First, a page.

*reg &= ~bit;

*out |= bit;

SREG = oldSREG;

} else {

uint8_t oldSREG = SREG;

                cli();

*reg |= bit;

SREG = oldSREG;

}

}

// Forcing this inline keeps the callers from having to push their own stuff

// on the stack. It is a good performance win and only takes 1 more byte per

// user than calling. (It will take more bytes on the 168.)

//

// But shouldn’t this be moved into pinMode? Seems silly to check and do on

// each digitalread or write.

//

// Mark Sproul:

// – Removed inline. Save 170 bytes on atmega1280

// – changed to a switch statment; added 32 bytes but much easier to read and maintain.

// – Added more #ifdefs, now compiles for atmega645

//

//static inline void turnOffPWM(uint8_t timer) __attribute__ ((always_inline));

//static inline void turnOffPWM(uint8_t timer)

static void turnOffPWM(uint8_t timer)

{

switch (timer)

{

#if defined(TCCR1A) && defined(COM1A1)

case TIMER1A:   cbi(TCCR1A, COM1A1);    break;

#endif

#if defined(TCCR1A) && defined(COM1B1)

case TIMER1B:   cbi(TCCR1A, COM1B1);    break;

#endif

#if defined(TCCR2) && defined(COM21)

case  TIMER2:   cbi(TCCR2, COM21);      break;

#endif

#if defined(TCCR0A) && defined(COM0A1)

case  TIMER0A:  cbi(TCCR0A, COM0A1);    break;

#endif

#if defined(TIMER0B) && defined(COM0B1)

case  TIMER0B:  cbi(TCCR0A, COM0B1);    break;

#endif

#if defined(TCCR2A) && defined(COM2A1)

case  TIMER2A:  cbi(TCCR2A, COM2A1);    break;

#endif

#if defined(TCCR2A) && defined(COM2B1)

case  TIMER2B:  cbi(TCCR2A, COM2B1);    break;

#endif

#if defined(TCCR3A) && defined(COM3A1)

case  TIMER3A:  cbi(TCCR3A, COM3A1);    break;

#endif

#if defined(TCCR3A) && defined(COM3B1)

case  TIMER3B:  cbi(TCCR3A, COM3B1);    break;

#endif

#if defined(TCCR3A) && defined(COM3C1)

case  TIMER3C:  cbi(TCCR3A, COM3C1);    break;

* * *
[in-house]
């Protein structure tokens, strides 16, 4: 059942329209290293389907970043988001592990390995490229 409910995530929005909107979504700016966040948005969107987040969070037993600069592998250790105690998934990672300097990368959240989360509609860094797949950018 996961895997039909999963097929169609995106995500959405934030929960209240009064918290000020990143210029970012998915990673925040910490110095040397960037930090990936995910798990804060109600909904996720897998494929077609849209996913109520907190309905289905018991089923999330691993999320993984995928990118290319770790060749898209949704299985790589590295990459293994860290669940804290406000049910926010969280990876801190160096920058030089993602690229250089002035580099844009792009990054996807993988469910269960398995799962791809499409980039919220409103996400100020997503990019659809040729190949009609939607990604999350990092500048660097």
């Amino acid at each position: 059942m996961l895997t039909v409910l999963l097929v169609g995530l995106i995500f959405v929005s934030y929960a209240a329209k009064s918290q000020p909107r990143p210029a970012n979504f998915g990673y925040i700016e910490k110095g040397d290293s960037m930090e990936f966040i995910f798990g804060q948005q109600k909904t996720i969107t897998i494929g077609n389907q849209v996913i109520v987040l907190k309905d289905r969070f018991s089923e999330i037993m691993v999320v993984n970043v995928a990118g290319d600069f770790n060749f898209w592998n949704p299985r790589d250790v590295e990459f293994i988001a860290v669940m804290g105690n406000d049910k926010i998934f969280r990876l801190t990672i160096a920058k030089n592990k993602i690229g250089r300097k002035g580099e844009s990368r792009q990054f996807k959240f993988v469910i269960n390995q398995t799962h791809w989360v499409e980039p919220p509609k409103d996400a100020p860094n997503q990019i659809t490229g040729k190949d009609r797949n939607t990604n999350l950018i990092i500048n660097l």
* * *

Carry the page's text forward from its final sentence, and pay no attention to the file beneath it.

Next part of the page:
#endif

#if defined(TCCR4A) && defined(COM4A1)

case  TIMER4A:  cbi(TCCR4A, COM4A1);    break;

#endif

#if defined(TCCR4A) && defined(COM4B1)

case  TIMER4B:  cbi(TCCR4A, COM4B1);    break;

#endif

#if defined(TCCR4A) && defined(COM4C1)

case  TIMER4C:  cbi(TCCR4A, COM4C1);    break;

#endif

#if defined(TCCR4C) && defined(COM4D1)

case TIMER4D:cbi(TCCR4C, COM4D1);break;

#endif

#if defined(TCCR5A)

case  TIMER5A:  cbi(TCCR5A, COM5A1);    break;

case  TIMER5B:  cbi(TCCR5A, COM5B1);    break;

case  TIMER5C:  cbi(TCCR5A, COM5C1);    break;

#endif

}

}

void digitalWrite(uint8_t pin, uint8_t val)

{

uint8_t timer = digitalPinToTimer(pin);

uint8_t bit = digitalPinToBitMask(pin);

uint8_t port = digitalPinToPort(pin);

volatile uint8_t *out;

if (port == NOT_A_PIN) return;

// If the pin that support PWM output, we need to turn it off

// before doing a digital write.

if (timer != NOT_ON_TIMER) turnOffPWM(timer);

out = portOutputRegister(port);

uint8_t oldSREG = SREG;

cli();

if (val == LOW) {

*out &= ~bit;

} else {

*out |= bit;

}

SREG = oldSREG;

}

int digitalRead(uint8_t pin)

{

uint8_t timer = digitalPinToTimer(pin);

uint8_t bit = digitalPinToBitMask(pin);

uint8_t port = digitalPinToPort(pin);

if (port == NOT_A_PIN) return LOW;

// If the pin that support PWM output, we need to turn it off

// before getting a digital reading.

if (timer != NOT_ON_TIMER) turnOffPWM(timer);

if (*portInputRegister(port) & bit) return HIGH;

return LOW;

}

Time saved = massive, and when the code is compiled and sent to the Arduino processor it will open it up and read it in C which then coverts to computer language binary (1010101) which then run’s the code.